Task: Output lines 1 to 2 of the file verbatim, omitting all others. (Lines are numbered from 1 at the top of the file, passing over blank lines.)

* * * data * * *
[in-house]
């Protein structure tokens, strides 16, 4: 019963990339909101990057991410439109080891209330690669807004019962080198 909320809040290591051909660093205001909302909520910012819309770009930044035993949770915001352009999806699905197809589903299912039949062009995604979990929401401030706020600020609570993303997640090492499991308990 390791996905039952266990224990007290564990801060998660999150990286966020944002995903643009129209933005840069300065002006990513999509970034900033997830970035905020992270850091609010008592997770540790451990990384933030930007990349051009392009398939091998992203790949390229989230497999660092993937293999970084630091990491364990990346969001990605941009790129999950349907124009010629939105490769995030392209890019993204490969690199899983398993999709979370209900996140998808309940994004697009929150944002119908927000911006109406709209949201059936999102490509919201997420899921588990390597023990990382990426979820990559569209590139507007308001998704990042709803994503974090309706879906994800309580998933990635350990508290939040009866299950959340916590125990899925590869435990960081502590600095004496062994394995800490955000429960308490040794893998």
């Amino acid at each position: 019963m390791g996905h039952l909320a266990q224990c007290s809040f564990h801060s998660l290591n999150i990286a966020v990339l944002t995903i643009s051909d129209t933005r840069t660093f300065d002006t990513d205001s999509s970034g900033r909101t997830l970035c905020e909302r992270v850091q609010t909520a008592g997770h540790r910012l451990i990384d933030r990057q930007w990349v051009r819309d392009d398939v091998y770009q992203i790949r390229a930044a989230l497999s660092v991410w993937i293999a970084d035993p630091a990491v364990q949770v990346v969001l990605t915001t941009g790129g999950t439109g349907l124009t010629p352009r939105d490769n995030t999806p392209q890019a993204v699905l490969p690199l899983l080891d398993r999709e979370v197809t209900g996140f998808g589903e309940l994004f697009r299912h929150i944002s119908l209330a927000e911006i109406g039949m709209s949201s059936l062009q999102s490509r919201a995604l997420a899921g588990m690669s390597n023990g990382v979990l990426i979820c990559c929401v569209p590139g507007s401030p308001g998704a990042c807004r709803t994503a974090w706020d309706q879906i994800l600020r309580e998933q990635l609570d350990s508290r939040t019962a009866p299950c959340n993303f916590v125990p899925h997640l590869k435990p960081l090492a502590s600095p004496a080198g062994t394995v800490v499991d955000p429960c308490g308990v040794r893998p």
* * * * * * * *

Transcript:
[in-house]
């Protein structure tokens, strides 16, 4: 019963990339909101990057991410439109080891209330690669807004019962080198 909320809040290591051909660093205001909302909520910012819309770009930044035993949770915001352009999806699905197809589903299912039949062009995604979990929401401030706020600020609570993303997640090492499991308990 390791996905039952266990224990007290564990801060998660999150990286966020944002995903643009129209933005840069300065002006990513999509970034900033997830970035905020992270850091609010008592997770540790451990990384933030930007990349051009392009398939091998992203790949390229989230497999660092993937293999970084630091990491364990990346969001990605941009790129999950349907124009010629939105490769995030392209890019993204490969690199899983398993999709979370209900996140998808309940994004697009929150944002119908927000911006109406709209949201059936999102490509919201997420899921588990390597023990990382990426979820990559569209590139507007308001998704990042709803994503974090309706879906994800309580998933990635350990508290939040009866299950959340916590125990899925590869435990960081502590600095004496062994394995800490955000429960308490040794893998």